Iran’s Election Signals Reset with the Rest of the World
Sunday, a senior United Arab Emirates (UAE) official said the re-election of moderate Iranian President Hassan Rouhani could be a chance for Tehran to reset “its troubled relations” with its neighbors and the world.
Relations between Gulf Arab states (GCC), including the UAE, have been strained over fears that Tehran was interfering in their affairs, including in Syria and Yemen, fomenting unrest and sectarian tensions.
Tehran has denies these allegations.
President Rouhani beat his main challenger, hardline Judge Ebrahim Raisi, in the presidential election Friday, garnering more than 57% of the vote.
It was not immediately clear if the comments by UAE Minister of State for Foreign Affairs Anwar Gargash reflected any change in Arab states’ views of Iran.
US President Donald Trump’s criticism of Tehran was well received at a Summit of Arab and Islamic leaders with him in Riyadh Sunday.
In a Tweet about Rouhani’s election victory, Mr. Gargash said: “With Pres(ident) Rouhani’s re-election, one hopes Iran reset its troubled relations with neighbors. Let Tehran not squander another opportunity.”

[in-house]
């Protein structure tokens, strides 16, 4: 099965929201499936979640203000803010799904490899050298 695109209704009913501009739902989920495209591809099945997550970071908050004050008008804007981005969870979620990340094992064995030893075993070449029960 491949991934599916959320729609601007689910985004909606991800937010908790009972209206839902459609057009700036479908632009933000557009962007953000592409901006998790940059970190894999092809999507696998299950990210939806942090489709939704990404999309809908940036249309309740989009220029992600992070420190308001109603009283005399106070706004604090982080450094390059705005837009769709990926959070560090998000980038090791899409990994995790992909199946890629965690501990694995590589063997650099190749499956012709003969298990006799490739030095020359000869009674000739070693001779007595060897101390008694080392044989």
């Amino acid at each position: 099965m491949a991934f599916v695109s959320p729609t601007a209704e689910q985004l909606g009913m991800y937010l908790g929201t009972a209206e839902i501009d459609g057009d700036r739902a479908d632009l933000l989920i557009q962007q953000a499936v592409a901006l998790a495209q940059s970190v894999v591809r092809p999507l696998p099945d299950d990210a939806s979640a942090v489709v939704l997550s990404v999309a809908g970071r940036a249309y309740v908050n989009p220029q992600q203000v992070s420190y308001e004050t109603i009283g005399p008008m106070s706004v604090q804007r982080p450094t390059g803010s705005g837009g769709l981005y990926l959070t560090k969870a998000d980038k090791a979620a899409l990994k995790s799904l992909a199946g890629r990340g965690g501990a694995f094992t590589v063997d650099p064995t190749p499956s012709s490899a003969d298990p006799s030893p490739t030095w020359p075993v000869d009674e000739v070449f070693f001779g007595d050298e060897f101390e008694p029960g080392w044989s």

Saturday, Saudi Foreign Minister Adel al-Jubeir, at a news conference with his US counterpart Rex Tillerson in Riyadh, said Iran’s presidential election was an internal matter. “We want to see deeds, not words” from Iran, he added.
Kuwait’s emir Sheikh Sabah Al-Ahmad Al-Jaber Al-Sabah, an ally of Saudi Arabia, congratulated President Rouhani on his re-election.
The UAE is a regional trading and tourism hub, and it is a main trading partner with non-Arab Iran. The Gulf Arab state last year downgraded ties with Tehran after Saudi Arabia severed ties with Tehran after demonstrators angry at the execution of a Shi’ite Muslim cleric in the Kingdom attacked Saudi missions.